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Windows 7 hints and tips

The new Display in the Control Panel

There is a new addition to the Control Panel. Well, there are several actually, but here we take a look at the new Display tool. There isn't a Display in Vista, but its features aren't entirely new. Many of its features have been taken from other parts of the Vista Control Panel, such as Personalization, and they have been combined into this new tool because it is a more logical place for them.

Personalization in Windows 7's Control Panel is just about the icons, wallpaper, mouse pointers, colours and so on. These are features you can customise to your preferences. Display is all about the hardware and the quality of the image

The new Display tool enables you to choose between standard fonts and windows or ones that are 125% larger, which makes everything easier to see if you have poor eyesight. There is an option to select a custom DPI setting too. You get what looks like a ruler on the screen and you can click and drag it left and right to scale the text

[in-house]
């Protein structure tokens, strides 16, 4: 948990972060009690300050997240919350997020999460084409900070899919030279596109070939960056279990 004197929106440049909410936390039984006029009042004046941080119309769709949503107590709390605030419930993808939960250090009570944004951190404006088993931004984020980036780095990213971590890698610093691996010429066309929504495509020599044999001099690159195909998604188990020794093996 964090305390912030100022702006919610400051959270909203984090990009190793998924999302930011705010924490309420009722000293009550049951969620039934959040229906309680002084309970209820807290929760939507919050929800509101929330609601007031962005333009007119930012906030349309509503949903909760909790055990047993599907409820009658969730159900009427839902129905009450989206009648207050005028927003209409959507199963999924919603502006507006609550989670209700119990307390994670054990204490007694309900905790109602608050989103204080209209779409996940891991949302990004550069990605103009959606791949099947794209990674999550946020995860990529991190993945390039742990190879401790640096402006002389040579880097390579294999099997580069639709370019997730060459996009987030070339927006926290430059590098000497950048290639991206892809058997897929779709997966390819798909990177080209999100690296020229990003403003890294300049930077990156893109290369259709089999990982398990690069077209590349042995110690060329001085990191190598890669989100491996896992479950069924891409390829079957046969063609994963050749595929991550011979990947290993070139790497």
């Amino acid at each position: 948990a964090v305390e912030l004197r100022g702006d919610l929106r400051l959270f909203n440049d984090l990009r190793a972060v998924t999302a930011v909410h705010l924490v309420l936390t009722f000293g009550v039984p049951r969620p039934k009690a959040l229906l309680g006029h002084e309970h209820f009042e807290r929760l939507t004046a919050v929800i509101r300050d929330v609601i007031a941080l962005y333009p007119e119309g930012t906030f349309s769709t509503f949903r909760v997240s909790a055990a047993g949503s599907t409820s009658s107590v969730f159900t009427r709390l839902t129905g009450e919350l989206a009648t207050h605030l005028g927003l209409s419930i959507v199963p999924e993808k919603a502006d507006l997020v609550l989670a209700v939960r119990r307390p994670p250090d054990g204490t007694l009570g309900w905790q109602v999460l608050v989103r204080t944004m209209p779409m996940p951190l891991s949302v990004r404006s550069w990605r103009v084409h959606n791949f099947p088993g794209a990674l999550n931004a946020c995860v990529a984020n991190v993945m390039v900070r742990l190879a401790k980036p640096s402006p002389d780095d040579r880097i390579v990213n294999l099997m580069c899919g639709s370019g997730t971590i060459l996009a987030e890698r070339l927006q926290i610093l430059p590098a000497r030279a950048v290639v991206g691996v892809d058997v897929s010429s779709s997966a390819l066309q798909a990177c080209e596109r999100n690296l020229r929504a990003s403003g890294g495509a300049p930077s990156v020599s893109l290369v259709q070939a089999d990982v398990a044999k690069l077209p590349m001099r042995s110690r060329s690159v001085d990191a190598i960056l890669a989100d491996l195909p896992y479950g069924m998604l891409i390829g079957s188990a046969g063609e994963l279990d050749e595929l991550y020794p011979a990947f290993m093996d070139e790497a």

You can select the screen resolution, choose the display if you have a multi-monitor setup, and detect and identify monitors. There's a link to open an advanced settings and options dialog for the graphics adaptor too.

In Vista you could enable ClearType, Windows 7 Control Panel Displaywhich is a technique for making text look better on LCD screens by slightly blurring the edges. Not only do you get this option in Windows 7, you also have a ClearType Text Tuner.

This has been available on the web and to download for years, but now it is included in Windows 7's Display tool in the Control Panel.

It is very simple and there are four steps. In each one you see two or more text boxes and you just click the one that looks the best. The result is crisp and clear text.

The final feature in the new Display tool is for calibrating the colour and contrast of the monitor. A series of images are displayed on the screen and you use the monitor's controls to choose the best colour and contrast settings. Examples are displayed showing what to look for or avoid, such as too much or too little contrast, and it is a useful tool.

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